PAGE: There are many universities that are affiliated with Western and British universities. How do you think these affiliations are benefiting our universities?

AW: First of all the word affiliation is not appropriate because affiliation is a technical word and most of the foreign universities are not authorized to use it, it is basically a collaboration. In Pakistan this collaboration is just for the sake of attaching that name of the university, it does not mean anything. Many of these universities have a collaboration with the third rate universities. I am not saying that we should not benefit from the experiences of other countries but there are other large number of areas where we can use this. Like we get fresh prospectus of almost all the Western universities and we ask our teachers to go through them, find out the new courses and new programs which we can introduce to our students.

PAGE: Do you think that our graduates need to get foreign exposure so that they can learn about the challenges of today?

AW: International exposure depends upon how it's being used. If it is taken with the objective of learning and with an open mind then it will benefit, otherwise it may depress the person. You should learn good things and return with the confidence that you will apply them in your country.

PAGE: How satisfied are you with the quality of graduates that you are producing and how many other universities are doing so?

AW: The quality of human resource produced by the universities is extremely poor for a variety of reasons. First of all they are not exposed to real issues, challenges and problems which Pakistan is facing, secondly the knowledge which they acquire is accepted as it is coming from the Western countries. What we do here like what I did in IBA is that teachers should spend time in 1) imparting the knowledge, 2) considering application of it in Pakistan, 3) do critical evaluation of the concepts, principles and theories. Once we improve teaching in this way then we can also provide opportunities for applying what they learn. We at MAJU have 52 programs in one semester to provide students opportunity to work as a team, for showing what they have learnt. Unless we do good effort the human resource which we produce will not be able to meet the challenges of Pakistan.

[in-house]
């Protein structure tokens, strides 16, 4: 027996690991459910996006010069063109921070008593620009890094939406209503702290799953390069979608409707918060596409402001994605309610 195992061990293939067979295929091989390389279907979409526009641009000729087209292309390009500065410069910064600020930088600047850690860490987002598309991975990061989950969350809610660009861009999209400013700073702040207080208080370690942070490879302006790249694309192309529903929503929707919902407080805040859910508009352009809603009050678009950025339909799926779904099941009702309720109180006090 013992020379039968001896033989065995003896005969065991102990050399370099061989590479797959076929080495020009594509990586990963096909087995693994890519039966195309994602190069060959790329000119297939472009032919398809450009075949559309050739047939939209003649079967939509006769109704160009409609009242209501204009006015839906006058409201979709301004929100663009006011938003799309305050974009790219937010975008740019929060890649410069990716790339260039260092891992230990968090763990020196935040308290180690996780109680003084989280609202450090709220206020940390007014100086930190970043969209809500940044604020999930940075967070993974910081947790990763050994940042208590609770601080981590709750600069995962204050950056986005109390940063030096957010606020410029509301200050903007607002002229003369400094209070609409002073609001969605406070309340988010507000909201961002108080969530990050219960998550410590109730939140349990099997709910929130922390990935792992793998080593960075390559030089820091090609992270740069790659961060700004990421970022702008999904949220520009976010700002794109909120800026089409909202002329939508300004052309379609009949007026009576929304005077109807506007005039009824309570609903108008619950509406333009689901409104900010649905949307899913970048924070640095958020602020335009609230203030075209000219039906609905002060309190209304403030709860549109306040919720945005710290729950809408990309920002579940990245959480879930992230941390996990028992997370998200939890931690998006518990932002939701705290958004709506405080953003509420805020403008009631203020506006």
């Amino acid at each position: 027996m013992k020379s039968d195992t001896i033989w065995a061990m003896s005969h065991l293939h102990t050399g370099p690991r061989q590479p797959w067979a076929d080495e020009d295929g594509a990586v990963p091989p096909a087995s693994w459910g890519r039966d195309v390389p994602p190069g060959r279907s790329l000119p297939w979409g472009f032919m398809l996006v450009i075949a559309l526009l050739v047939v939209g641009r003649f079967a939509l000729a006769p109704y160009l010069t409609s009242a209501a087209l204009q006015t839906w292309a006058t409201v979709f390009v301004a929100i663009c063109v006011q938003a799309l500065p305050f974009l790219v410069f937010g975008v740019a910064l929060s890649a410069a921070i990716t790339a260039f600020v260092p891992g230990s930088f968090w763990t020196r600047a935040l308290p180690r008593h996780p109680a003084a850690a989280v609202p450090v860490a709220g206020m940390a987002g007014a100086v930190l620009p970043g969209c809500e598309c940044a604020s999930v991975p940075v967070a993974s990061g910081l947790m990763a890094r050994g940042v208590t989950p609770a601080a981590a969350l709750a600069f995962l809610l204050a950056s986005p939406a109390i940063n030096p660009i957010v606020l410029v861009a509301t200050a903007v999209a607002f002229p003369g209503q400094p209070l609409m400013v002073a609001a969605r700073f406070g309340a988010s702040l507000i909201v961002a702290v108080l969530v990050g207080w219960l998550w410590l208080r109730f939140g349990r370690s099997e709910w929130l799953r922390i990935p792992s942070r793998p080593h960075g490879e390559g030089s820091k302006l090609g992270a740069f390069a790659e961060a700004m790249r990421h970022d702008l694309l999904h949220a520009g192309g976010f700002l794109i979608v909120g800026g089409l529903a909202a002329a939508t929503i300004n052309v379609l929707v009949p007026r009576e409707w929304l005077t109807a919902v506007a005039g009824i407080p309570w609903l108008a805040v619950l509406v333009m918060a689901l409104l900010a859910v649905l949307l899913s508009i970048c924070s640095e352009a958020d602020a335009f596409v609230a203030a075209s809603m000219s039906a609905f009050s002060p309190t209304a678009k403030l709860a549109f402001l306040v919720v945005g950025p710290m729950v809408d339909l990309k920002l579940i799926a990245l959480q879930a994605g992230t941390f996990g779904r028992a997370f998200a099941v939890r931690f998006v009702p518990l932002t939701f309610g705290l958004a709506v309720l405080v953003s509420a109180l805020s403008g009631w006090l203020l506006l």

PAGE: Do you think that the faculty is responsible for not producing quality graduates?

AW: Faculty is not the only factor. If we give importance to merit then the students will pay attention to studies and try to learn from it too. Pakistani society does not take knowledge as a resource, all the progress and development depends upon knowledge. What I suggest is that there should be orientation program for the teachers where they could be taught as how to teach.

PAGE: What are the main measures that could be taken to improve the quality of both the students and the teachers?

AW: Short term training of PhDs will take three to four years hence we should start short term training sessions of our faculty members as well as monitoring the classroom to evaluate teachers performance in the class.

PAGE: Are you satisfied with the performance of the MAJU faculty?

AW: Our teachers are drawn from the same society so we have to motivate them and educate them about how to set papers, etc.

PAGE: Is your institution also offering PhD program?

AW: We have a PhD program and six of our faculty members have registered in it but their progress is very slow, which is not unusual keeping in mind the same trend of Karachi University teachers where teachers taking full load of courses and have registered for PhD, it will take a lot of time.

PAGE: What is your message to the youth?

AW: My message to the youth is that they should not be frustrated. Pakistan is a land of opportunities. If the institutions, teachers and the environment is not favorable to you then make your own effort because no body will have pity on you for the reason that you don't have the good teachers or good environment, so do your own effort to compensate for what others have done to you.